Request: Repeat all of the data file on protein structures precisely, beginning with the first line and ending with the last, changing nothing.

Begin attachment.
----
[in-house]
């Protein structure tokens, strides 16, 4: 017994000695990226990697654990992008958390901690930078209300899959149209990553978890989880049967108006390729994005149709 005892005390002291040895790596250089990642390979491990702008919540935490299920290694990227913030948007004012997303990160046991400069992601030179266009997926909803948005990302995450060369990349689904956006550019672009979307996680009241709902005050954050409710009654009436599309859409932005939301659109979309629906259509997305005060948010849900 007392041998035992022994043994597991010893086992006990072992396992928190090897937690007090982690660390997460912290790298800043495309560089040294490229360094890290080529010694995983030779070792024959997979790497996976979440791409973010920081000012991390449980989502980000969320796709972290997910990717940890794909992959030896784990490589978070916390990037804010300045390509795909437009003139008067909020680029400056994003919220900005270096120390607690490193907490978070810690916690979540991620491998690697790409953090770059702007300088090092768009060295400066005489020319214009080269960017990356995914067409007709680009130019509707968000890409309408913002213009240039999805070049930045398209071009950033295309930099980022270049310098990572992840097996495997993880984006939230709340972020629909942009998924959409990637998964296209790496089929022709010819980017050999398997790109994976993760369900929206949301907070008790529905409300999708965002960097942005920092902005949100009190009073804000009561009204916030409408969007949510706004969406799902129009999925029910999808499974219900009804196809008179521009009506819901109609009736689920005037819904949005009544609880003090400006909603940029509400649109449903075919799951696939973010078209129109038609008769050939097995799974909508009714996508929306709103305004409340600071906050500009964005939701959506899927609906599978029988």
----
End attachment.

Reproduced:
[in-house]
């Protein structure tokens, strides 16, 4: 017994000695990226990697654990992008958390901690930078209300899959149209990553978890989880049967108006390729994005149709 005892005390002291040895790596250089990642390979491990702008919540935490299920290694990227913030948007004012997303990160046991400069992601030179266009997926909803948005990302995450060369990349689904956006550019672009979307996680009241709902005050954050409710009654009436599309859409932005939301659109979309629906259509997305005060948010849900 007392041998035992022994043994597991010893086992006990072992396992928190090897937690007090982690660390997460912290790298800043495309560089040294490229360094890290080529010694995983030779070792024959997979790497996976979440791409973010920081000012991390449980989502980000969320796709972290997910990717940890794909992959030896784990490589978070916390990037804010300045390509795909437009003139008067909020680029400056994003919220900005270096120390607690490193907490978070810690916690979540991620491998690697790409953090770059702007300088090092768009060295400066005489020319214009080269960017990356995914067409007709680009130019509707968000890409309408913002213009240039999805070049930045398209071009950033295309930099980022270049310098990572992840097996495997993880984006939230709340972020629909942009998924959409990637998964296209790496089929022709010819980017050999398997790109994976993760369900929206949301907070008790529905409300999708965002960097942005920092902005949100009190009073804000009561009204916030409408969007949510706004969406799902129009999925029910999808499974219900009804196809008179521009009506819901109609009736689920005037819904949005009544609880003090400006909603940029509400649109449903075919799951696939973010078209129109038609008769050939097995799974909508009714996508929306709103305004409340600071906050500009964005939701959506899927609906599978029988």